A sincere thank-you to the campus community
To the Daily:
I just wanted to say that it’s great to be a part of the University community. I am a single mother of four working hard to keep things afloat. The other day I was hurrying from Central Campus back to North Campus to get home, to start my second shift. Shortly after I got home I received a call from my own cell phone, which I thought was very odd. When I answered, a young gentleman told me he had found my phone on the commuter bus. I hadn’t even realized it was gone. To have someone call to say they found it was such a wonderful relief.
I just wanted to say thank-you to the young man who found it. I also appreciate that he came out of his way to meet me and return it. It gives me faith that there are still good people around.
Arts writer insults the feminist movement and Barbie herself
To the Daily:
As I sat eating sushi with a friend last week reading the Daily, I began to lose my appetite while reading a few lines of Caroline Hartmann’s column (What happened to my Barbie? (01/09/2007). Beside the many factual errors, I couldn’t believe her gross misrepresentation and insulting language about feminism was allowed into print.
First off, the Barbie Liberation Organization did not replace the voice boxes in Teen Talk Barbie dolls with their “feminist agenda.” They replaced the voice boxes in Talking GI Joe dolls – you know, the ones that said things like “Dead men tell no lies” and “Vengeance is mine.” These dolls’ language was extreme and should have been taken up with Hasbro, GI Joe’s creator. The wrong response is to bash creative feminists for trying to make a point about the gender segregation of children’s toys.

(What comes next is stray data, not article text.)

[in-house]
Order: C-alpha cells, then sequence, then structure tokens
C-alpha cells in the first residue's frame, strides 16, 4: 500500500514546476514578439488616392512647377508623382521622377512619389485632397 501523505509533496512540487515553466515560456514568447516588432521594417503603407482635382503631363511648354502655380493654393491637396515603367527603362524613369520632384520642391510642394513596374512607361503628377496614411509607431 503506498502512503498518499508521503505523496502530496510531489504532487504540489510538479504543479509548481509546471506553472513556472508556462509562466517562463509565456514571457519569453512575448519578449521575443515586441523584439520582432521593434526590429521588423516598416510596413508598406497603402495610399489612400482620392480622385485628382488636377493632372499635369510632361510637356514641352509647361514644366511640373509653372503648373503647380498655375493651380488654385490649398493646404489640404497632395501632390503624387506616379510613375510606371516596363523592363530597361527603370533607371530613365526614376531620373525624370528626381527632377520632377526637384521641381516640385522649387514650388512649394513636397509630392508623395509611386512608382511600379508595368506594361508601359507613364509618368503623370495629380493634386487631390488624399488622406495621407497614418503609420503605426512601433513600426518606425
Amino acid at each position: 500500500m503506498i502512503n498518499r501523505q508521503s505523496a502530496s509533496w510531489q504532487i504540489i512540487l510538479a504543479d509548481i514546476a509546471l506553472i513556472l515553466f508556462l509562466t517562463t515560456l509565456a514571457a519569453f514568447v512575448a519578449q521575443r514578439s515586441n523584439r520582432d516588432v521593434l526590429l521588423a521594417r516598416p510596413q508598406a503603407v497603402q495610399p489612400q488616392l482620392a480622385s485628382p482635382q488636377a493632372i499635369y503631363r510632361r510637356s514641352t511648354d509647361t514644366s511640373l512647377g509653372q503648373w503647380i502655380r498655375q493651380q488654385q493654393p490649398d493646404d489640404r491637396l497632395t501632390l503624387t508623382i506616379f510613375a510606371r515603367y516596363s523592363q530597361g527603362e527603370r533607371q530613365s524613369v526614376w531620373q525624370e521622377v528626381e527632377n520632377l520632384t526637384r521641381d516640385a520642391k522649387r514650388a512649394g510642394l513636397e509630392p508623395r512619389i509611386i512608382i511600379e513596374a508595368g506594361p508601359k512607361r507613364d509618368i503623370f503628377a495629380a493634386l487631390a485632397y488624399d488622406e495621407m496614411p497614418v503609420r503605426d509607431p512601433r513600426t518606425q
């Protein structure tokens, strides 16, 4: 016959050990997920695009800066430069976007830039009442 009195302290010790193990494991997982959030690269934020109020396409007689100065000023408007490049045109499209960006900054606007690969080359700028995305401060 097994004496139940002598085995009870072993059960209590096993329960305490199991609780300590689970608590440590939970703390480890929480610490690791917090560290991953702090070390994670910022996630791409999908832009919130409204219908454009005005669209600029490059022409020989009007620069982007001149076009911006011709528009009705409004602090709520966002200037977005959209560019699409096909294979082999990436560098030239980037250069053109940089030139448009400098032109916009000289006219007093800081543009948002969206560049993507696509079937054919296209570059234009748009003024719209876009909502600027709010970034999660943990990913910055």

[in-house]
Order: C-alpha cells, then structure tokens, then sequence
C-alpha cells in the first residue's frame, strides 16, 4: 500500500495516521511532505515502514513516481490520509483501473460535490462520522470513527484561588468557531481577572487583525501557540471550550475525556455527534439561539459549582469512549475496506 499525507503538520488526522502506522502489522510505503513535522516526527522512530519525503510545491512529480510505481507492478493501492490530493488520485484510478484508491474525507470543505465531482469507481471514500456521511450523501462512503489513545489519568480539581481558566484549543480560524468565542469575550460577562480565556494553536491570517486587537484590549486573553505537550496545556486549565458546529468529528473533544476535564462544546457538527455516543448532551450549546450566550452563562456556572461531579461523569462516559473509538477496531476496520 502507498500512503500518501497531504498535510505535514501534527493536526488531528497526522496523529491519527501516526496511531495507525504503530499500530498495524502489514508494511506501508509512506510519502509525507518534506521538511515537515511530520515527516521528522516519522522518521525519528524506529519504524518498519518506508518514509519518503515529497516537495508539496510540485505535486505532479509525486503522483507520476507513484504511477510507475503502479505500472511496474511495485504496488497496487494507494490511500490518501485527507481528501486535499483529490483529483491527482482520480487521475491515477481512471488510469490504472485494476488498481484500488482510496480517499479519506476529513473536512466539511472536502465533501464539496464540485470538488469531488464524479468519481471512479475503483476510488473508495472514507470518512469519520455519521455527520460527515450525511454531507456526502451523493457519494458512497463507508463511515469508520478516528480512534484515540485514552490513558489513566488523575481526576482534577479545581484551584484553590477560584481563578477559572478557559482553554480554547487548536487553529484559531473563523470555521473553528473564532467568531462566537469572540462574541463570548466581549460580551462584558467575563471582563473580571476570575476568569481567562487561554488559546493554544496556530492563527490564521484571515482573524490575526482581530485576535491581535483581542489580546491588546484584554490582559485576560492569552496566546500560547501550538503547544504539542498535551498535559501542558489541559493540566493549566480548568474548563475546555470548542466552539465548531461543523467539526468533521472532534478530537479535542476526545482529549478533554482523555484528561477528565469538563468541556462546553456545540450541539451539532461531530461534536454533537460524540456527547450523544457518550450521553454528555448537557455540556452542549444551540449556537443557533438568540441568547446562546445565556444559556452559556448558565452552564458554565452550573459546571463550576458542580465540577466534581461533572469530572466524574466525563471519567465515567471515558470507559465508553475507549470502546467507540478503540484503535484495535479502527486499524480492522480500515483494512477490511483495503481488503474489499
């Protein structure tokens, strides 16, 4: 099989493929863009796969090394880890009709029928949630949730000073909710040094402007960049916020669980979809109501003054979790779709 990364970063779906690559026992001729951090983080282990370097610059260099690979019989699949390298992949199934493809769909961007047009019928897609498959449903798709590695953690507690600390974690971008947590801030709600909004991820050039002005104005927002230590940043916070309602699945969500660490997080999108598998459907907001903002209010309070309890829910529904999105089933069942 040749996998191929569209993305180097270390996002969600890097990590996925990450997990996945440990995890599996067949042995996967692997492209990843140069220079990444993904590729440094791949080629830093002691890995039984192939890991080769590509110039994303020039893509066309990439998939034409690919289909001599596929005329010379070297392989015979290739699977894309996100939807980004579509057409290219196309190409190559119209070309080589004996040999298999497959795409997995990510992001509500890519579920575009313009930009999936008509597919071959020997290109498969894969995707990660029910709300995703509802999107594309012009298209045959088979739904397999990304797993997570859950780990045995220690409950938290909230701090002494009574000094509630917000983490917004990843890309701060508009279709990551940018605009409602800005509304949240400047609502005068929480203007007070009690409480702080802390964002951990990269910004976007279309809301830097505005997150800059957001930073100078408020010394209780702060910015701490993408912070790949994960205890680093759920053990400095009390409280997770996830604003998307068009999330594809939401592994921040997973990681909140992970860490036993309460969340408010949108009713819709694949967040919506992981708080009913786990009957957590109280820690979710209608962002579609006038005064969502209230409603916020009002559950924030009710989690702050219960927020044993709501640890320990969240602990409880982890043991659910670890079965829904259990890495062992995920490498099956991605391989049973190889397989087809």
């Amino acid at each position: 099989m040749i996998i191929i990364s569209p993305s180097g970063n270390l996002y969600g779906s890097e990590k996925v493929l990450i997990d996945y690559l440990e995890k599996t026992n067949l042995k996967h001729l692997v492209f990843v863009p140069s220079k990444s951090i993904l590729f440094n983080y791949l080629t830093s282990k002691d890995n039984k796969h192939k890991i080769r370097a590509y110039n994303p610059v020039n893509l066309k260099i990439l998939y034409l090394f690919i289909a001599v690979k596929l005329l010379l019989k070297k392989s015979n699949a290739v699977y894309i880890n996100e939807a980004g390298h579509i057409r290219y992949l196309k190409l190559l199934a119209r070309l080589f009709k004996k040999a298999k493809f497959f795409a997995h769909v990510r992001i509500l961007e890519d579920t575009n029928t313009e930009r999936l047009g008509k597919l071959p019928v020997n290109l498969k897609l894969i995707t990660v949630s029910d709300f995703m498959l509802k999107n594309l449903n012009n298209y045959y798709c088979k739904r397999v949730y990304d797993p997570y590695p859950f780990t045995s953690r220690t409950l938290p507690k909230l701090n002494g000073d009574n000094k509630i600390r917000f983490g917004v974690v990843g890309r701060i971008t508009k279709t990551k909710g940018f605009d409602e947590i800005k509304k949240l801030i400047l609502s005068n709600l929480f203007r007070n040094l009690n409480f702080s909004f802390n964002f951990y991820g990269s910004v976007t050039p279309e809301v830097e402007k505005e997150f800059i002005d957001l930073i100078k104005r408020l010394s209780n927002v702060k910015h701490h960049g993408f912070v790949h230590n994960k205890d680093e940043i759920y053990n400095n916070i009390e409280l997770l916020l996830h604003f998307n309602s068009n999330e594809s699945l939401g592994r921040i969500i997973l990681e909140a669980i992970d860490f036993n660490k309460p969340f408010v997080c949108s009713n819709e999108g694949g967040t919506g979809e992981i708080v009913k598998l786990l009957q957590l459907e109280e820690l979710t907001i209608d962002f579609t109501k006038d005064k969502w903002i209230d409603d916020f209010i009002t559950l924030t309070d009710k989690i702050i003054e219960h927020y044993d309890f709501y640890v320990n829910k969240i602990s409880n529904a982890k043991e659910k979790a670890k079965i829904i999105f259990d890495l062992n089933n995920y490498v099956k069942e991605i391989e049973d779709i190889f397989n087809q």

Secondly, Hartmann claims “Barbie serves as a measure of comparison, and whether it’s a realistic one or not is irrelevant in the minds of children.” Judging from her headshot, Hartmann is much closer to the white, blonde-haired Barbie doll than many girls who played with her. The friend I was having lunch with is both Jewish and black. She commented that when she was a girl she constantly compared herself to Barbie and was devastated she would never be as beautiful. For her, the way Barbie looked was extremely relevant.
Lastly, I find Hartmann’s language offensive, both to me personally and to the feminist movement as a whole. She writes that Barbie has been subject to “feminist harassment” and is the target of the “progressively minded” who have a “desperate need to pinpoint an object of blame.” Hartmann’s tone demonstrates a lack of tact and respect for the research and theories of feminists and the real social message that Barbie sends to girls about femininity and womanhood. Hartmann is correct about one thing – it isn’t Mattel’s responsibility to depict the ideal woman. And it is also not Hartmann’s right to defend it.